Vanderbilt University Medical Center consistently stands at the top of national rankings when it comes to patient safety. In 2011, for the 12th consecutive year, the medical center was recognized as one of the top 100 hospitals in the country in a study by Thomson Reuters which evaluates performance in 10 key areas, including patient safety. Vanderbilt University Hospital was also named among the nation’s 65 Leapfrog Top Hospitals for 2011, the only Tennessee hospital that made the list. The Top Hospitals list is based on an annual hospital safety and quality survey.

The Vanderbilt Department of Anesthesiology is particularly proactive when it comes to patient safety and quality improvement, as our specialty covers the complete continuum of patient care – from pre-operative evaluation and intraoperative management, to post-operative care, pain management and beyond.

Our faculty and researchers are actively examining the effects of the introduction of new medical technology on clinical care processes. Specific studies examine human-technology interactions, as well as individual and group performance-shaping factors such as fatigue, workload, divided attention, and novel methods of information presentation. In addition to generating practical benefits in terms of improved clinical care processes, current research addresses fundamental questions about the nature of expertise, interpersonal communication, situation awareness, and decision-making under stress.

Because of increasing scope and impact outside the operating room and across multiple healthcare domains, the Center for Perioperative Research in Quality (CPRQ), founded in 2005, was renamed in November 2010 to be the Center for Research and Innovation in Systems Safety (CRISS). CRISS, directed by Dr. Matthew Weinger, remains located within the Department of Anesthesiology, but now serves as an institution-wide resource for human factors and systems design and improvement in healthcare.

The Center, which is part of Vanderbilts Institute for Medicine and Public Health (IMPH), lead by Dr. Robert Dittus, serves two primary functions:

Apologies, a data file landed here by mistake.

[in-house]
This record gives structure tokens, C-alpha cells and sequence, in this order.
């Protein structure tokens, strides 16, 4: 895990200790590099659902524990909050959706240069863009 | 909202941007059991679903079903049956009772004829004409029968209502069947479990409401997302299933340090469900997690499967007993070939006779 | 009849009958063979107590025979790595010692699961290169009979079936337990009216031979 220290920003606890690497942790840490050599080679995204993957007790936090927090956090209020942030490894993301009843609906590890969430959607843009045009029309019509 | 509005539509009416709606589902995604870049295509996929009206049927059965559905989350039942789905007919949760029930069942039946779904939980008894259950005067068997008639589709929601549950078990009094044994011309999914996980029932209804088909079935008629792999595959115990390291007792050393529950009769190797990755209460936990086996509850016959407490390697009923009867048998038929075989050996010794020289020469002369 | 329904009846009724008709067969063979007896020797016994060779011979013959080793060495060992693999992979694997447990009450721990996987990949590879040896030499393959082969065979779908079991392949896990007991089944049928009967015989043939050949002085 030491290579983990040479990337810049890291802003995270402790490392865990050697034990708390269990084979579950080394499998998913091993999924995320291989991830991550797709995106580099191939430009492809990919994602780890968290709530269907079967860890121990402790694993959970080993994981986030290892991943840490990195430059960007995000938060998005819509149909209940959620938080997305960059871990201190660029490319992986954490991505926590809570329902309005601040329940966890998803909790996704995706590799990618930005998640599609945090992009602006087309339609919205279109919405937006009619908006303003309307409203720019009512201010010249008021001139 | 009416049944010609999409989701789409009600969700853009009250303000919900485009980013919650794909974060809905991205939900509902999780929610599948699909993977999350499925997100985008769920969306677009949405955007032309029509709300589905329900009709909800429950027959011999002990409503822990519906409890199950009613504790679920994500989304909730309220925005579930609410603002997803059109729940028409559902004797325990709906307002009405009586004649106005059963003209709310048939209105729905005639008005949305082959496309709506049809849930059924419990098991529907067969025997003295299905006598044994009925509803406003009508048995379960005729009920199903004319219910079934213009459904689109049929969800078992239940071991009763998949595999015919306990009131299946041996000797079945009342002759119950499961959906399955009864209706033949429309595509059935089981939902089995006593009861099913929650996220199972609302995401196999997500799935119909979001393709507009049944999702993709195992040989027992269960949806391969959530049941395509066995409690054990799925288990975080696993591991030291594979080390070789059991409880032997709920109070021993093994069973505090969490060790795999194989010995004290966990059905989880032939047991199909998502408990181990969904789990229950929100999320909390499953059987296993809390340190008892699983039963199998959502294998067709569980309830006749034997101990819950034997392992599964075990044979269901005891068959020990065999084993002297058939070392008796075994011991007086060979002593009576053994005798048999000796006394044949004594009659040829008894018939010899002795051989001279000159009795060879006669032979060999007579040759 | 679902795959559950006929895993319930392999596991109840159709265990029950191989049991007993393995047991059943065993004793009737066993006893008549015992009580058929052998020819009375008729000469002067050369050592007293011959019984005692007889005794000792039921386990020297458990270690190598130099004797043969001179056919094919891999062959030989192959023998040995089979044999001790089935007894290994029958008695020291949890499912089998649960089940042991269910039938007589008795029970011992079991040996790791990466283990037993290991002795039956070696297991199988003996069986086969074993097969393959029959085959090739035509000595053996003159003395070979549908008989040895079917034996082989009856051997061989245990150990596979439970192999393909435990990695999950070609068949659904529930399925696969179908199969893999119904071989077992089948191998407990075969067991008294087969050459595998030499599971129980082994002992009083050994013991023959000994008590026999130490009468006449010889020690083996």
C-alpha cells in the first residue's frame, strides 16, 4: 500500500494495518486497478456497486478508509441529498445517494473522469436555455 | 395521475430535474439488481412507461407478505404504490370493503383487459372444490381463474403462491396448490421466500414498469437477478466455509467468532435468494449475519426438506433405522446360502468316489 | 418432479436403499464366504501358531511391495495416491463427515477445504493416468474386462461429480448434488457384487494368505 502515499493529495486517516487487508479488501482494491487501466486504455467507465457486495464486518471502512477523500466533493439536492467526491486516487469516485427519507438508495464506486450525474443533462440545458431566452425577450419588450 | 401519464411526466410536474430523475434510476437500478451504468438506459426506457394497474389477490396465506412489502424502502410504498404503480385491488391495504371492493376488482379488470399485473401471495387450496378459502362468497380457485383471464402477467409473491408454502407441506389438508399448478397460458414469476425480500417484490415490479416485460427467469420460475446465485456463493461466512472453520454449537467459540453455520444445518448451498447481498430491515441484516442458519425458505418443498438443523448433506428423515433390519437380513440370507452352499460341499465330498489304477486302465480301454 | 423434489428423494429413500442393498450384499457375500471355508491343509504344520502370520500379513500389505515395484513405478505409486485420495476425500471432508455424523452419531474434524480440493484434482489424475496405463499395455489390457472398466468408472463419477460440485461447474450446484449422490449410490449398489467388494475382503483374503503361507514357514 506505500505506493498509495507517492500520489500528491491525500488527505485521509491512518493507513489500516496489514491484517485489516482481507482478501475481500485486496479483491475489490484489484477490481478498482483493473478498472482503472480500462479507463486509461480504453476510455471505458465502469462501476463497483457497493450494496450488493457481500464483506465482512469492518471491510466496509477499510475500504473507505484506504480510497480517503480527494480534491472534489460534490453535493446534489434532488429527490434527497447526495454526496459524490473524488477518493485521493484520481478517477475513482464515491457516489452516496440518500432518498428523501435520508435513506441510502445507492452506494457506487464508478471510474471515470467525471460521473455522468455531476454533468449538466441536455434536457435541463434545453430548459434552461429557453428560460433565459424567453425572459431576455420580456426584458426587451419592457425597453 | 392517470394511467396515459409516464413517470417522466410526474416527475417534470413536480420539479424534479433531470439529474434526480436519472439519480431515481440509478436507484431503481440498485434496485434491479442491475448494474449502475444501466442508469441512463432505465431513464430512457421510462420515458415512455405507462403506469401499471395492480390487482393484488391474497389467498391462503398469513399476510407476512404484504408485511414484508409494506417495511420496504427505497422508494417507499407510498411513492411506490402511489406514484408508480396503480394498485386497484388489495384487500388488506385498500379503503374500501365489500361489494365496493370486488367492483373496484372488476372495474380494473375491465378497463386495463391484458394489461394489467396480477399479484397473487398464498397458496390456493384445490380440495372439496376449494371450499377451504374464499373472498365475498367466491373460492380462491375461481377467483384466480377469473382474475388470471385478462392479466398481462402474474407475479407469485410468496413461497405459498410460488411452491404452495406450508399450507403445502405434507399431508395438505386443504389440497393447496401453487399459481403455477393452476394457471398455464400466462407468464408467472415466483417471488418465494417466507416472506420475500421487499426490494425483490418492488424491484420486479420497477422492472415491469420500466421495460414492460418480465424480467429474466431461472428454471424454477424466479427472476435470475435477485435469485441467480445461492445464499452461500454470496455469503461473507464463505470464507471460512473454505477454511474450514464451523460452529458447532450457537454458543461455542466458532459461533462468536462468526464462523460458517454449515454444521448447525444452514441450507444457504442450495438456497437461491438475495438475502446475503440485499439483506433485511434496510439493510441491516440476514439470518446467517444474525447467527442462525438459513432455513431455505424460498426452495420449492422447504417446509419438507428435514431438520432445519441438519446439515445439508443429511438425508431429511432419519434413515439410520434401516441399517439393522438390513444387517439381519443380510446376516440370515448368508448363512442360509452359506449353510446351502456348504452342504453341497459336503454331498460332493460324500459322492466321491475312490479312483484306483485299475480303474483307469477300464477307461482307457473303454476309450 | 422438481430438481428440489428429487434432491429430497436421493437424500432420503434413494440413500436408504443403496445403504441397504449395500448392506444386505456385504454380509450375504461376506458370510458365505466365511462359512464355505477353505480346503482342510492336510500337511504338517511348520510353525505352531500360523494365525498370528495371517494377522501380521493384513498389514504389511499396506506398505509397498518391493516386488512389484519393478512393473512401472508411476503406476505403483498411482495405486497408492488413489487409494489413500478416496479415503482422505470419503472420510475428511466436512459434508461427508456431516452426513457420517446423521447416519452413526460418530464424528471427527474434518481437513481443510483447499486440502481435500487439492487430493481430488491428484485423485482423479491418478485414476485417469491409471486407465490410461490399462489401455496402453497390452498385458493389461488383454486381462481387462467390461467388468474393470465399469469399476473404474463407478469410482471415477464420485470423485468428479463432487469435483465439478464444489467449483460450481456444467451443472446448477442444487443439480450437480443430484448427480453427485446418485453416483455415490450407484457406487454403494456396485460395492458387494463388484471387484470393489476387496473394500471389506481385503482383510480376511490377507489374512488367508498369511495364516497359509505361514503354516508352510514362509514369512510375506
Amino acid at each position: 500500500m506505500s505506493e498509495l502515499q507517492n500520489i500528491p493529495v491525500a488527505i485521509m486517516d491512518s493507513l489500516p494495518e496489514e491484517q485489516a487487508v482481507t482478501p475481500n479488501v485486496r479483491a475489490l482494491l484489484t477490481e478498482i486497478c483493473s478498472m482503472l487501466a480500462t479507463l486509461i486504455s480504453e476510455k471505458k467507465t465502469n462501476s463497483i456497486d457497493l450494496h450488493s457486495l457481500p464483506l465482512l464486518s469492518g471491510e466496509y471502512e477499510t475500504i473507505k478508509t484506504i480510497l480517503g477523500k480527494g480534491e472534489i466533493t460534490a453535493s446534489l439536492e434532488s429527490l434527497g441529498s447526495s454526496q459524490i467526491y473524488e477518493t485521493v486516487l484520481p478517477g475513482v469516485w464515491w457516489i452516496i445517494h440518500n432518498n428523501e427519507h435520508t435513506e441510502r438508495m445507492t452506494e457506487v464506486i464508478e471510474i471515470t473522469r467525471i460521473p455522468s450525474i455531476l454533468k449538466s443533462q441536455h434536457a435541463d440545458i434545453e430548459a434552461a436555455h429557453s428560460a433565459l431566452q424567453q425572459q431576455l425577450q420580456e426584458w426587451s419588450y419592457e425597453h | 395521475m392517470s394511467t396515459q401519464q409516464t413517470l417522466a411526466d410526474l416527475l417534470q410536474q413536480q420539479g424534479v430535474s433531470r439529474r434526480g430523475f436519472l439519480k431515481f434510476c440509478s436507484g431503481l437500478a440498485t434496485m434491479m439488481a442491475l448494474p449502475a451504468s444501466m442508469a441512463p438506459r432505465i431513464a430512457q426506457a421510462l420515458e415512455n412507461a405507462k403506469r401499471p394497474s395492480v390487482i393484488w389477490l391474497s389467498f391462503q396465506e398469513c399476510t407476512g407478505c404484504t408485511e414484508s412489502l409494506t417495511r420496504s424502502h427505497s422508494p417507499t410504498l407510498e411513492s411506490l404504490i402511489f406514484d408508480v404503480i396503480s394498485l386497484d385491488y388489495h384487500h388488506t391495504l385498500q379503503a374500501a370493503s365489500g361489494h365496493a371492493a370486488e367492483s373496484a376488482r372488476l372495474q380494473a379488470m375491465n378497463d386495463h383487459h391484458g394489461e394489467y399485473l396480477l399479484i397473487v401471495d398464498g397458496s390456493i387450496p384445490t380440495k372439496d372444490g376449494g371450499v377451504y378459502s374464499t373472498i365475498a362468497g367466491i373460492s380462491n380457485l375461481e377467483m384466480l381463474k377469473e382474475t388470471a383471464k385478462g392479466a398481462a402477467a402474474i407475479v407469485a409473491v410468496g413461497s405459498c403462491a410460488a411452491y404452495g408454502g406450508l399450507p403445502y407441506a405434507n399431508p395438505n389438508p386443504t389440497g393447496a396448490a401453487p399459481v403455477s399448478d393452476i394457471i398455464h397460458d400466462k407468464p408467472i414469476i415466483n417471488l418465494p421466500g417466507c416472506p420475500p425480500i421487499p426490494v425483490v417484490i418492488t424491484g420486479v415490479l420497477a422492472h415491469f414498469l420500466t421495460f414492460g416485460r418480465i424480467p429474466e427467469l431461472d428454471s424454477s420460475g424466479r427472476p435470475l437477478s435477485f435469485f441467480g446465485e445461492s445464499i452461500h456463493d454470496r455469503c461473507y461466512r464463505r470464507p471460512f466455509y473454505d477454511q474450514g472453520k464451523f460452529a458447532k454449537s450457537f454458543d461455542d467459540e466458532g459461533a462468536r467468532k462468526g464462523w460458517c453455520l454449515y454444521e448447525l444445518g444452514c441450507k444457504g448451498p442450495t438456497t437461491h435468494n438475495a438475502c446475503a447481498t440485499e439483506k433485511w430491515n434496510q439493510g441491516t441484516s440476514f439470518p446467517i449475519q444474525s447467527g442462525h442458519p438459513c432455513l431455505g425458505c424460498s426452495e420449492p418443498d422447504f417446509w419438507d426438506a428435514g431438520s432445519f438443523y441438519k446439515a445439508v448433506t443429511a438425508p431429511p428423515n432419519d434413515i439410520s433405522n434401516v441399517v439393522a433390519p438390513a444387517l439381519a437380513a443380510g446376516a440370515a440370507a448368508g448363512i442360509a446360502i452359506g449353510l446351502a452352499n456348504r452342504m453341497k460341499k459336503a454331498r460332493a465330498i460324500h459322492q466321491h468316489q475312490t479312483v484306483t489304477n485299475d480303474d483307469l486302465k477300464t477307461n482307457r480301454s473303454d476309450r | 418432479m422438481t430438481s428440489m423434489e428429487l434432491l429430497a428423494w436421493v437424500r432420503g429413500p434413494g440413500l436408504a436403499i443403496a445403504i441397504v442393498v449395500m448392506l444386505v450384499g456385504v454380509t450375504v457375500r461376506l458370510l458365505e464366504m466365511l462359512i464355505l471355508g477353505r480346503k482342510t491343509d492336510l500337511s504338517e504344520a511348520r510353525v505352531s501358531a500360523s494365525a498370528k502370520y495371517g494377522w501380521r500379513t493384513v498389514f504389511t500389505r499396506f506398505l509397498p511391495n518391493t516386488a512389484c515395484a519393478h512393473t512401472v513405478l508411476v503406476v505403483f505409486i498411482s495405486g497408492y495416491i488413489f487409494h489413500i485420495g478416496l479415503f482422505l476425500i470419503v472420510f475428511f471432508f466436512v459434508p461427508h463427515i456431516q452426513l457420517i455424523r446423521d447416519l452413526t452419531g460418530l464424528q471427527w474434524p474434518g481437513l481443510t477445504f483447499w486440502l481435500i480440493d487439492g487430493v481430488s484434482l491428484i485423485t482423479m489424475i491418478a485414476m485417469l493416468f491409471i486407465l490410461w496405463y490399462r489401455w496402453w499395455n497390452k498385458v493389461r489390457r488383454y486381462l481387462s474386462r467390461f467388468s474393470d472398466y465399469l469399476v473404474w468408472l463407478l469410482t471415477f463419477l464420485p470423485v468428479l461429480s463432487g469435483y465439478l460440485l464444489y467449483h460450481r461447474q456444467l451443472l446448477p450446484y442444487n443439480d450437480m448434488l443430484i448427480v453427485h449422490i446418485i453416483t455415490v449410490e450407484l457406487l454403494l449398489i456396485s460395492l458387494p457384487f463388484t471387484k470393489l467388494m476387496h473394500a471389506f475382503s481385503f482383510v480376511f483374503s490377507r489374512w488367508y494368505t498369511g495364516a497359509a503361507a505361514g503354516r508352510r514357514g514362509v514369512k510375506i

1. Basic and applied research with the goal of improving patient safety and clinical quality
  2. Design and evaluation of informatics user interfaces, care processes, and medical technology across Vanderbilt University Medical Center

Using a range of human factors engineering, cognitive psychology, and biomedical informatics techniques, CRISS studies clinical performance during patient care and in realistic simulations to better understand how and why care deviates from optimal. Interventions are then designed and evaluated to improve safety and quality. CRISS is actively involved in improving the user interfaces of Vanderbilts custom clinical information systems as well as in evaluating and redesigning of patient safety and quality care processes and tools.

Of particular interest to CRISS faculty are the effects of the introduction of new medical technology on clinical care processes. Specific studies examine human-technology interactions, as well as individual and group performance-shaping factors such as fatigue, workload, divided attention, and novel methods of information presentation. In addition to generating practical benefits in terms of improved clinical care processes, the Centers research addresses fundamental questions about the nature of expertise, interpersonal communication, situation awareness, and decision-making under stress.

Click here to visit the CRISS website.